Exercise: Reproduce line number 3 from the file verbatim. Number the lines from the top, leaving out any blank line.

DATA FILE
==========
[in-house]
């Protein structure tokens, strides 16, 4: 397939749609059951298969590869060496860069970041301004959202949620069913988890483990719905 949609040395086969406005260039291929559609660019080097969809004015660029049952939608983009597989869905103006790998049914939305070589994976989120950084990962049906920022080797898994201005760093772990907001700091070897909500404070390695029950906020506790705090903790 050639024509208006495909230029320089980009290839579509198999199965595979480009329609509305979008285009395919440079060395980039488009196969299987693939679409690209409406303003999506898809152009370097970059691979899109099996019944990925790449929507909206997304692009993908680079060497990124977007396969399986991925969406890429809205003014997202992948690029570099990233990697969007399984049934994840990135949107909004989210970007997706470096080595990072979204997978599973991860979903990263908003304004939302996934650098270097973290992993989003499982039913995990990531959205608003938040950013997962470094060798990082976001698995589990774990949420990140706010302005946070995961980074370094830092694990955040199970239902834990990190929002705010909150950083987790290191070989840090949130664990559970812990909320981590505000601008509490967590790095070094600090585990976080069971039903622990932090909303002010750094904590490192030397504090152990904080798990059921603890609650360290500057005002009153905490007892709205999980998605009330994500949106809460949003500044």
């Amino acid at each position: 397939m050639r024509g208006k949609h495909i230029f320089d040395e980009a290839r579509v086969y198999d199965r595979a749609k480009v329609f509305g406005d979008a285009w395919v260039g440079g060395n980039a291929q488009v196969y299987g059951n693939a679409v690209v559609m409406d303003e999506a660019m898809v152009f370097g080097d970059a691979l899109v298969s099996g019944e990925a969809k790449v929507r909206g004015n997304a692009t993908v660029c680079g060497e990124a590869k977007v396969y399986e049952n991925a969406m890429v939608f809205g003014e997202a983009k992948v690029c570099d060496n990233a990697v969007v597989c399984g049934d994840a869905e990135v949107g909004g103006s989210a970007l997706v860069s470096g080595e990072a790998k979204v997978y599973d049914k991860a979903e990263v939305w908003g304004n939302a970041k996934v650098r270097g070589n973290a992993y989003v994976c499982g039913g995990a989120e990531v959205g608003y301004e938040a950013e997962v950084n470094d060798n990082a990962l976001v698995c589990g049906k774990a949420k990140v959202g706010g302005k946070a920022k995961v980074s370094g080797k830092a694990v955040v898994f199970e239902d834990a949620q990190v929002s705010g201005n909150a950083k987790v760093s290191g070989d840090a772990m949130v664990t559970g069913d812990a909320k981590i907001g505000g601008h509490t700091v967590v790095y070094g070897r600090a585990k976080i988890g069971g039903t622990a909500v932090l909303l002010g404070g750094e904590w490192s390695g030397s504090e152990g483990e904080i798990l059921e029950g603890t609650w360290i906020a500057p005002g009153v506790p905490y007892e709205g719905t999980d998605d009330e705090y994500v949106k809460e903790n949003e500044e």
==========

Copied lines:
């Amino acid at each position: 397939m050639r024509g208006k949609h495909i230029f320089d040395e980009a290839r579509v086969y198999d199965r595979a749609k480009v329609f509305g406005d979008a285009w395919v260039g440079g060395n980039a291929q488009v196969y299987g059951n693939a679409v690209v559609m409406d303003e999506a660019m898809v152009f370097g080097d970059a691979l899109v298969s099996g019944e990925a969809k790449v929507r909206g004015n997304a692009t993908v660029c680079g060497e990124a590869k977007v396969y399986e049952n991925a969406m890429v939608f809205g003014e997202a983009k992948v690029c570099d060496n990233a990697v969007v597989c399984g049934d994840a869905e990135v949107g909004g103006s989210a970007l997706v860069s470096g080595e990072a790998k979204v997978y599973d049914k991860a979903e990263v939305w908003g304004n939302a970041k996934v650098r270097g070589n973290a992993y989003v994976c499982g039913g995990a989120e990531v959205g608003y301004e938040a950013e997962v950084n470094d060798n990082a990962l976001v698995c589990g049906k774990a949420k990140v959202g706010g302005k946070a920022k995961v980074s370094g080797k830092a694990v955040v898994f199970e239902d834990a949620q990190v929002s705010g201005n909150a950083k987790v760093s290191g070989d840090a772990m949130v664990t559970g069913d812990a909320k981590i907001g505000g601008h509490t700091v967590v790095y070094g070897r600090a585990k976080i988890g069971g039903t622990a909500v932090l909303l002010g404070g750094e904590w490192s390695g030397s504090e152990g483990e904080i798990l059921e029950g603890t609650w360290i906020a500057p005002g009153v506790p905490y007892e709205g719905t999980d998605d009330e705090y994500v949106k809460e903790n949003e500044e």